9points of gaze_normal_540

Assessing Cardinal Gaze

Each of these movements is control by cranial nerves and failure of an orbit to move in a direction could be a sign of cranial nerve problem or a muscle problem. This occurs frequently as a result of brain injury or trauma to the eye or orbit. This can also be congenital. This eye turn is referred to as a strabismus.  Strabismus causes diplopia or double vision. They can be improved with prism by an optometrist or possible surgery to shorten or lengthen the muscle by an ophthalmologist.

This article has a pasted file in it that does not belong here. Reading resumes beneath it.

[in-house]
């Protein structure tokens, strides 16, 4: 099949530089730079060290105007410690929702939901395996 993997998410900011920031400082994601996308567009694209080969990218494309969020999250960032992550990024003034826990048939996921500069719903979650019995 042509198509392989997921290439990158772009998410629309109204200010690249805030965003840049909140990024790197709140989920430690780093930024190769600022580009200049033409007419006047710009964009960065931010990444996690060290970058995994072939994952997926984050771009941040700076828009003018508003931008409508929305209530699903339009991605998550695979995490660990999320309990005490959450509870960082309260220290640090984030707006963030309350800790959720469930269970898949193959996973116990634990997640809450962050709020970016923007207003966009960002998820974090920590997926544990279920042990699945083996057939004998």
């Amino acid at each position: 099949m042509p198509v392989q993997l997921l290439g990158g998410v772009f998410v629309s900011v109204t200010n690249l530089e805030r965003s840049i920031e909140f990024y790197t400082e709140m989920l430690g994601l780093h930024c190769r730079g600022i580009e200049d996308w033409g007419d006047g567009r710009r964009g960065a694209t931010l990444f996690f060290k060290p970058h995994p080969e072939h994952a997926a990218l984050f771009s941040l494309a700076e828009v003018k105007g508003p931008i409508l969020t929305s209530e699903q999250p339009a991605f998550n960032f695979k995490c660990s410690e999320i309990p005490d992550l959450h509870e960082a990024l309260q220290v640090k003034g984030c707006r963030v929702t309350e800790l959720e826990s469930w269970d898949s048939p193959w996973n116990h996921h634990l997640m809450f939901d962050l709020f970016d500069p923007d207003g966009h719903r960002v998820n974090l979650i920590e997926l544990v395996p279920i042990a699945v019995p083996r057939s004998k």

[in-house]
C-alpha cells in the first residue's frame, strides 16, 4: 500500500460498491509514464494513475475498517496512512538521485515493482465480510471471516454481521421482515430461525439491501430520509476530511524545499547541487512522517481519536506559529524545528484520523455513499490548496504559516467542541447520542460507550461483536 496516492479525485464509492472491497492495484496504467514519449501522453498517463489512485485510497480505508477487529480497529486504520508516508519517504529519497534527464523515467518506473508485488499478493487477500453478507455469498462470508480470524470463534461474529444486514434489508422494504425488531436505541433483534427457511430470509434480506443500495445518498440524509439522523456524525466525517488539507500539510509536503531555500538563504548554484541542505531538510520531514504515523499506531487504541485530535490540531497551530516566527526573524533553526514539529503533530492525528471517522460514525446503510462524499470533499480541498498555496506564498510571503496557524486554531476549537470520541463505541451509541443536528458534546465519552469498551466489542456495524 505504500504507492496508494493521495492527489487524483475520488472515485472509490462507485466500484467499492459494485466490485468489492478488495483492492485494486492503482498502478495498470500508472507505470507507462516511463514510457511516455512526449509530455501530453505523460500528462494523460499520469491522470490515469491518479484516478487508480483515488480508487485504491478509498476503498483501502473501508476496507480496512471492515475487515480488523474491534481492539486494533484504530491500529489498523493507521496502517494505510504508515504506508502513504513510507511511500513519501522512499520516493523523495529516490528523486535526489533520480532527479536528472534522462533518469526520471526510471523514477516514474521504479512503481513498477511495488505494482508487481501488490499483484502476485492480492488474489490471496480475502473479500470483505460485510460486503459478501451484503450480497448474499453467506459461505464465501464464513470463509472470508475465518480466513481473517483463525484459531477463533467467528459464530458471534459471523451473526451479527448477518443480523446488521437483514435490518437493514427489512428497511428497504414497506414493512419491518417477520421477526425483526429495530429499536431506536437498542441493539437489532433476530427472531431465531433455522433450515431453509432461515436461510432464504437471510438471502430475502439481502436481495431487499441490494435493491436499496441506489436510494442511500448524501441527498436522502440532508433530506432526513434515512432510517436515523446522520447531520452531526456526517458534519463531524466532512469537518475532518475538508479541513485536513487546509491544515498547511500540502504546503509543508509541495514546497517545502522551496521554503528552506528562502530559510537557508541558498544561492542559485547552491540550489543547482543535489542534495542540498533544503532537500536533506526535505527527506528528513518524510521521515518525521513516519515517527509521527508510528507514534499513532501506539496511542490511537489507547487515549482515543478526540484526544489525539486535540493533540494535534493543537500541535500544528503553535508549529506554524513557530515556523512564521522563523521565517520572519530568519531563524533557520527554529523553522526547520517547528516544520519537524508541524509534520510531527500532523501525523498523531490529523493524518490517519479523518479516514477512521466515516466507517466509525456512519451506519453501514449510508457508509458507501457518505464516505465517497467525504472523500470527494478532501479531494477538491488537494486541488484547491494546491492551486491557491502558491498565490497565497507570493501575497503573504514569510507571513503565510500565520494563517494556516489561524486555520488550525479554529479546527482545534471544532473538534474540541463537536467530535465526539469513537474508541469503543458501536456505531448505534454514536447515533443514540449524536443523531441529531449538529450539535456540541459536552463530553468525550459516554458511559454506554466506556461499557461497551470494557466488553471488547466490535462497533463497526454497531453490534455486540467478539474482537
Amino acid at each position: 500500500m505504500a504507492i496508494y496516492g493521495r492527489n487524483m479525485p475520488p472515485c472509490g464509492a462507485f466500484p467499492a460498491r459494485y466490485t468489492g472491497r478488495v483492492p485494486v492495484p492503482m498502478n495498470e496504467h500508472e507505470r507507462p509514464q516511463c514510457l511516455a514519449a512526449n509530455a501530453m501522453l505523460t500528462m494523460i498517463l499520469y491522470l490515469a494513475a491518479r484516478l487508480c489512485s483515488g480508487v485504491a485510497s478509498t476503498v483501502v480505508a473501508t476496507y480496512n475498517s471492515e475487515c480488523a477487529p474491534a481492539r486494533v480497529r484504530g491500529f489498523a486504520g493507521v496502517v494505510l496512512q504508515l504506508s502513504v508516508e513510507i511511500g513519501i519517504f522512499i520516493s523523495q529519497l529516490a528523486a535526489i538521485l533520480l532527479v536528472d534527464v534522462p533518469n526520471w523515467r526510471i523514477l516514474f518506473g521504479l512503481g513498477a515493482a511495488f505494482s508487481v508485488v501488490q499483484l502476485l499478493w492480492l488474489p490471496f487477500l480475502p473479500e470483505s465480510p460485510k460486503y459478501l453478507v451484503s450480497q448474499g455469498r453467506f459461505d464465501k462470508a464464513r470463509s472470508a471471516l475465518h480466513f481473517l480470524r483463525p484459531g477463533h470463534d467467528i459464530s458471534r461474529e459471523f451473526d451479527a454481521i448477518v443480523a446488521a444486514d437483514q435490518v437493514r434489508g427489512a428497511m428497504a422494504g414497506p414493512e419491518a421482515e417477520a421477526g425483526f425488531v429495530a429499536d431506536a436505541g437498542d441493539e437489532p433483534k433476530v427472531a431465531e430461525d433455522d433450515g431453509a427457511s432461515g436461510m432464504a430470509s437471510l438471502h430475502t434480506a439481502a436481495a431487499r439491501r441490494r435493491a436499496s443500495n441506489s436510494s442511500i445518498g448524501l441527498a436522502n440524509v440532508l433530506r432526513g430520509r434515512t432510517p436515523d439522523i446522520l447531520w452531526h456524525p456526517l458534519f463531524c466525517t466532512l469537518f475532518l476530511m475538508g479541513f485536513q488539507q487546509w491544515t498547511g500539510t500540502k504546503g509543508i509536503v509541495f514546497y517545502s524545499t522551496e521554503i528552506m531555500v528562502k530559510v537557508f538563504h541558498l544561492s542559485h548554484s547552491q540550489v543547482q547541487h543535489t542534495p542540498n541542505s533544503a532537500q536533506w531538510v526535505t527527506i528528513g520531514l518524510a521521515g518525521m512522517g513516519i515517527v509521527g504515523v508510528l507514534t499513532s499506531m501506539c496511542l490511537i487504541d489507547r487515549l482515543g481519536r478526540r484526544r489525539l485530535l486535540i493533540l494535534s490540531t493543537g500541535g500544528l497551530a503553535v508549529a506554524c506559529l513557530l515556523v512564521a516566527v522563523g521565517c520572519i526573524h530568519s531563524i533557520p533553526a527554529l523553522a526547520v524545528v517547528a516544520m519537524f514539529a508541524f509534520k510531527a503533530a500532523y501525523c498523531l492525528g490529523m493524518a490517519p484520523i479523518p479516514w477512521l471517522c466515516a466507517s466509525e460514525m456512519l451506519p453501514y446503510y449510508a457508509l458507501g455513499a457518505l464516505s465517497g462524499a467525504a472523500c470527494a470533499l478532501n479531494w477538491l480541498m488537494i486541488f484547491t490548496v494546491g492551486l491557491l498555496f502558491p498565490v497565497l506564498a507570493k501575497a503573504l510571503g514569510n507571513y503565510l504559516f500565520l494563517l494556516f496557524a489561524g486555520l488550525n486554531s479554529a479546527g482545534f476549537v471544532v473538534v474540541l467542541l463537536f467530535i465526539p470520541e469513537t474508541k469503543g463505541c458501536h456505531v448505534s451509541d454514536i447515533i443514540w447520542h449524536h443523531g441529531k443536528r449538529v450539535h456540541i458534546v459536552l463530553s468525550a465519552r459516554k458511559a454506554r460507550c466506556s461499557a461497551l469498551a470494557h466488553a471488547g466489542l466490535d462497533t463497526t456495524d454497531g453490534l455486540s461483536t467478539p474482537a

To assess convergence use the near point convergence test. In this assessment, a target held about 1 meter from the patient’s nose and slowly brought toward the nose. The patient is instructed to tell the tester when they see two of the targets. The target should get to within 6cm to be considered “normal”. The test should be done 5 times with the final result be the distance at which the child saw double on this final trial. Reduced convergence is not uncommon following brain injury and stroke and is linked to reading difficulty in children. Reduced convergence makes near vision tasks more difficult as the brain has work harder to see clear. This is called convergence insufficiency. The condition even has its own  website.  This has also become more common in adults we put demands on our near vision system with increased use of smart phones.

Near Point Convergence test